Q&As

I’m Still Here: What It’s Like To Live With Dementia

In a brave and important interview, Kim Ovard opens up about her own diagnosis, and challenges assumptions about what people with dementia are capable of.

Kim Ovard will tell you she has dementia. She will tell you about the embarrassment she feels when people disbelieve her, insisting that she “looks okay.” She will tell you about the guilt that haunts her when she considers the burden that this disease will eventually impose on her family. She will tell you about the fear she carries each day as she anticipates the morning when she will awake fully entrapped by this disease, no longer aware that she has it. And she will tell you all of this with full knowledge of the kind of pre-conceived judgement it invites – after all, this is coming from a person that isn’t “all there.”

Kim Ovard and her dog, Friday.

There is an obvious question here about why a person suffering with dementia would open themselves up to pain by rehashing the nuances and inevitabilities of this condition with a practical stranger. For Kim, there’s an easy answer, “I know I have this condition, and I’m okay with it. I just want to make it okay for everyone else.”

Kim Ovard is 52 and lives with Lewy Body Dementia. Together with her husband and her Internet-famous bull terrier named Tugg, Kim spends her days raising awareness for Alzheimer’s and other social issues ranging from bullying to animal rights. A former animal control officer turned social activist, Kim sat down with Folks to discuss the realities of life with dementia and the hope she finds in the mere anticipation of another day to live.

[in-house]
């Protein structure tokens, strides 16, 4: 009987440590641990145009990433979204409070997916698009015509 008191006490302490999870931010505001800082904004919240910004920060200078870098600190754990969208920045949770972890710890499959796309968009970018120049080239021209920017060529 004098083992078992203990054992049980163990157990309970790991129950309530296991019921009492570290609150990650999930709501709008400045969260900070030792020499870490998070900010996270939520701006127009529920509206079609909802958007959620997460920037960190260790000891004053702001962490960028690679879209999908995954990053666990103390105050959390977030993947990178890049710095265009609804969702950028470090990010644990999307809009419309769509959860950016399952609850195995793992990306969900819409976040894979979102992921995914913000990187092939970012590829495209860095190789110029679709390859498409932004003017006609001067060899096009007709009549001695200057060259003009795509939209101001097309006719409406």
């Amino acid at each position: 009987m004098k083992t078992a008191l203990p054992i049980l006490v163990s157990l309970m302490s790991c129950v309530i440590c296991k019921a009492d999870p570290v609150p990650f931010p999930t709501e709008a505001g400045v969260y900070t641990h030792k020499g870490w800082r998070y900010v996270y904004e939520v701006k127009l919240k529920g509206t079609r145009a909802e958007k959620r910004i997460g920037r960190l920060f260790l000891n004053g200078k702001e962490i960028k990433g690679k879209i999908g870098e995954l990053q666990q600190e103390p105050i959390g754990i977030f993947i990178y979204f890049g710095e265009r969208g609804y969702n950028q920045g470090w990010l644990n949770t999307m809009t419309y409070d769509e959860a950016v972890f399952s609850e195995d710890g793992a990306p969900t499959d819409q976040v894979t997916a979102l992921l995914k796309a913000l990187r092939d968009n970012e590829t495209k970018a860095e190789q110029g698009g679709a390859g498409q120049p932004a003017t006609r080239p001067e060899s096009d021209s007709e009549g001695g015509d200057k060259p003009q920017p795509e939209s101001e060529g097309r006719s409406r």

This is a difficult and even embarrassing question to begin with, but how is an interview like this possible for a person with dementia?

That question is why this story is important. That’s how everyone feels, but that fear prevents us from ever asking. People are afraid to talk to us, and so we lose friends. With dementia, it’s day by day and hour by hour. It’s tough to know what to expect.  A lot of times when I go to speak in public, I want my husband around because he can pull me out if I can’t find my words or I keep repeating myself. Honestly, agreeing to something like this is scary. Yet I’m determined to help, so let’s do this.

People seem to have a specific notion of what it means to have dementia, what’s the reality?

The reality of being diagnosed with dementia is straightforward: people treat me like I am an idiot, as though I am not here. I constantly get, “You don’t look sick, everyone forgets things.” Each day, I’m afraid to tell people how I feel. Usually, they don’t want to know or simply won’t believe me because I look okay.  People pull back because it will hurt to lose me, and they treat me like I can’t understand anything anymore. My family was in denial, and they still kind of are. They don’t want to believe this is happening.

The reality of being diagnosed with dementia is straightforward: people treat me like I am an idiot…

It seems inhumane for someone to make you convince them that you’re actually sick. How do you respond to disbelief?

That is a funny thing. I don’t fight them. I’m 52-year-old and I do more than most people. Honestly, I just don’t push it. If they’re around me enough, they eventually see it. I don’t look for sympathy.

Could you tell me a bit more about why is it scary to tell people the truth about your condition?

Imagine if you, a writer, told me that you had dementia. Now I’m wondering if you’re going to get my story right. I’m wondering if you’re going to remember my words. As soon as you’re diagnosed, people treat you like you don’t exist and talk around you. Honestly, they don’t know any better, they go by what they read on the internet. I just want people to know that I’m still here.